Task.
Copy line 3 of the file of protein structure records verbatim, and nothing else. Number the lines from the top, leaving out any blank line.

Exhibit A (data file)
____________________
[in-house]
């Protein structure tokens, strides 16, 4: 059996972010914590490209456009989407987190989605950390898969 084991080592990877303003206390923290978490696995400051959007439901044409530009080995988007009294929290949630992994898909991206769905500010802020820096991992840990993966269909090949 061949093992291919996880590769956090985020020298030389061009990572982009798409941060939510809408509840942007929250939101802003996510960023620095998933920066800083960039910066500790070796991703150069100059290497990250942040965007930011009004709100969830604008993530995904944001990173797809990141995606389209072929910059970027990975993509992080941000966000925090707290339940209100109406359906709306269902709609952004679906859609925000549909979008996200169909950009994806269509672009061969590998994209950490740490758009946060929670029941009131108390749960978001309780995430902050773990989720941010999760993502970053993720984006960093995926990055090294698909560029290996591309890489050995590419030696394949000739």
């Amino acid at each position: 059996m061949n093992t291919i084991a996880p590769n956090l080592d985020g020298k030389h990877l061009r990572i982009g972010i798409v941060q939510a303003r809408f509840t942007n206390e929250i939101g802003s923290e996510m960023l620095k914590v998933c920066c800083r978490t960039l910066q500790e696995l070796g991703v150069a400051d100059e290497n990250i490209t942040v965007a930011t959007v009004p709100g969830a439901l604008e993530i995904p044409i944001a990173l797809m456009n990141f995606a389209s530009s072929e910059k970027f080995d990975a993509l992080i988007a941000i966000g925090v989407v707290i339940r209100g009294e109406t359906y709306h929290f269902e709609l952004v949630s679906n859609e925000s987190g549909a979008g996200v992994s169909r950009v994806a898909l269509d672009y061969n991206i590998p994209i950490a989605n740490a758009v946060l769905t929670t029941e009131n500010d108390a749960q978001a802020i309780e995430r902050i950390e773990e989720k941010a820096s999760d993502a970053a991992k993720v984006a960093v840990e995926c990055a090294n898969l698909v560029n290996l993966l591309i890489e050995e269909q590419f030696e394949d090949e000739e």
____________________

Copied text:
């Amino acid at each position: 059996m061949n093992t291919i084991a996880p590769n956090l080592d985020g020298k030389h990877l061009r990572i982009g972010i798409v941060q939510a303003r809408f509840t942007n206390e929250i939101g802003s923290e996510m960023l620095k914590v998933c920066c800083r978490t960039l910066q500790e696995l070796g991703v150069a400051d100059e290497n990250i490209t942040v965007a930011t959007v009004p709100g969830a439901l604008e993530i995904p044409i944001a990173l797809m456009n990141f995606a389209s530009s072929e910059k970027f080995d990975a993509l992080i988007a941000i966000g925090v989407v707290i339940r209100g009294e109406t359906y709306h929290f269902e709609l952004v949630s679906n859609e925000s987190g549909a979008g996200v992994s169909r950009v994806a898909l269509d672009y061969n991206i590998p994209i950490a989605n740490a758009v946060l769905t929670t029941e009131n500010d108390a749960q978001a802020i309780e995430r902050i950390e773990e989720k941010a820096s999760d993502a970053a991992k993720v984006a960093v840990e995926c990055a090294n898969l698909v560029n290996l993966l591309i890489e050995e269909q590419f030696e394949d090949e000739e």